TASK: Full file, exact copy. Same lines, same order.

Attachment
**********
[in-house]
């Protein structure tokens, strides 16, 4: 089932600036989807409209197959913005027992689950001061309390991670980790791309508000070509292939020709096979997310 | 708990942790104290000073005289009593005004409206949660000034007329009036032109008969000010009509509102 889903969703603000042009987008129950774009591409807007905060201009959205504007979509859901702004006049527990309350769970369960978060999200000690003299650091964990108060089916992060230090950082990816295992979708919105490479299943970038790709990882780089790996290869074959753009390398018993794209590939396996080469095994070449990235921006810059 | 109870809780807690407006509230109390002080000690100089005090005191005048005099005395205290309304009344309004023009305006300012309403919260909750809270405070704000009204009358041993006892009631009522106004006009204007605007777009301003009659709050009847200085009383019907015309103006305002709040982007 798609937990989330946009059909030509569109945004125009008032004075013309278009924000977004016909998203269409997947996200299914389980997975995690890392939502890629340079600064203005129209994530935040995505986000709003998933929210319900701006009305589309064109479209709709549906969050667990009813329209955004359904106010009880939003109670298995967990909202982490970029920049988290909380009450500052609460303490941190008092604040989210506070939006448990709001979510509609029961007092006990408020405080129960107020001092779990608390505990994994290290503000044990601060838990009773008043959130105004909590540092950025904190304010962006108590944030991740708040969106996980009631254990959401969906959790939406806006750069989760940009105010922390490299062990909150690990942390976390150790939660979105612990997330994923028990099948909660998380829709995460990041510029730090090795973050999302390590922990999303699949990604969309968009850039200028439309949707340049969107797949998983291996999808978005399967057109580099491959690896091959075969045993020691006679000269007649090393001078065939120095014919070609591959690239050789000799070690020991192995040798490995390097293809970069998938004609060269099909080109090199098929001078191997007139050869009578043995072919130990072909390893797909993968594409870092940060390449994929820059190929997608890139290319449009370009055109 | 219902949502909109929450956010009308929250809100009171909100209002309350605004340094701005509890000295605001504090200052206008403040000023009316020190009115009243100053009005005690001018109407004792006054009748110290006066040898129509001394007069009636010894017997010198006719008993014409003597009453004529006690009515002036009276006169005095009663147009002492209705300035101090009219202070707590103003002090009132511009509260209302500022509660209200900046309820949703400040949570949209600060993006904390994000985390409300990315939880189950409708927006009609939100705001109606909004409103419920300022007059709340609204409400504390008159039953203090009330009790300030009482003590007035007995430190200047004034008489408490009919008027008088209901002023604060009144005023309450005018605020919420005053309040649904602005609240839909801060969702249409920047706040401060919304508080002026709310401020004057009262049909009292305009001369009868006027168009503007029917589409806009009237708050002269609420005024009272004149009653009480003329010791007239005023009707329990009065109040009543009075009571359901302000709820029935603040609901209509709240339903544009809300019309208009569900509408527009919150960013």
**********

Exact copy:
[in-house]
């Protein structure tokens, strides 16, 4: 089932600036989807409209197959913005027992689950001061309390991670980790791309508000070509292939020709096979997310 | 708990942790104290000073005289009593005004409206949660000034007329009036032109008969000010009509509102 889903969703603000042009987008129950774009591409807007905060201009959205504007979509859901702004006049527990309350769970369960978060999200000690003299650091964990108060089916992060230090950082990816295992979708919105490479299943970038790709990882780089790996290869074959753009390398018993794209590939396996080469095994070449990235921006810059 | 109870809780807690407006509230109390002080000690100089005090005191005048005099005395205290309304009344309004023009305006300012309403919260909750809270405070704000009204009358041993006892009631009522106004006009204007605007777009301003009659709050009847200085009383019907015309103006305002709040982007 798609937990989330946009059909030509569109945004125009008032004075013309278009924000977004016909998203269409997947996200299914389980997975995690890392939502890629340079600064203005129209994530935040995505986000709003998933929210319900701006009305589309064109479209709709549906969050667990009813329209955004359904106010009880939003109670298995967990909202982490970029920049988290909380009450500052609460303490941190008092604040989210506070939006448990709001979510509609029961007092006990408020405080129960107020001092779990608390505990994994290290503000044990601060838990009773008043959130105004909590540092950025904190304010962006108590944030991740708040969106996980009631254990959401969906959790939406806006750069989760940009105010922390490299062990909150690990942390976390150790939660979105612990997330994923028990099948909660998380829709995460990041510029730090090795973050999302390590922990999303699949990604969309968009850039200028439309949707340049969107797949998983291996999808978005399967057109580099491959690896091959075969045993020691006679000269007649090393001078065939120095014919070609591959690239050789000799070690020991192995040798490995390097293809970069998938004609060269099909080109090199098929001078191997007139050869009578043995072919130990072909390893797909993968594409870092940060390449994929820059190929997608890139290319449009370009055109 | 219902949502909109929450956010009308929250809100009171909100209002309350605004340094701005509890000295605001504090200052206008403040000023009316020190009115009243100053009005005690001018109407004792006054009748110290006066040898129509001394007069009636010894017997010198006719008993014409003597009453004529006690009515002036009276006169005095009663147009002492209705300035101090009219202070707590103003002090009132511009509260209302500022509660209200900046309820949703400040949570949209600060993006904390994000985390409300990315939880189950409708927006009609939100705001109606909004409103419920300022007059709340609204409400504390008159039953203090009330009790300030009482003590007035007995430190200047004034008489408490009919008027008088209901002023604060009144005023309450005018605020919420005053309040649904602005609240839909801060969702249409920047706040401060919304508080002026709310401020004057009262049909009292305009001369009868006027168009503007029917589409806009009237708050002269609420005024009272004149009653009480003329010791007239005023009707329990009065109040009543009075009571359901302000709820029935603040609901209509709240339903544009809300019309208009569900509408527009919150960013």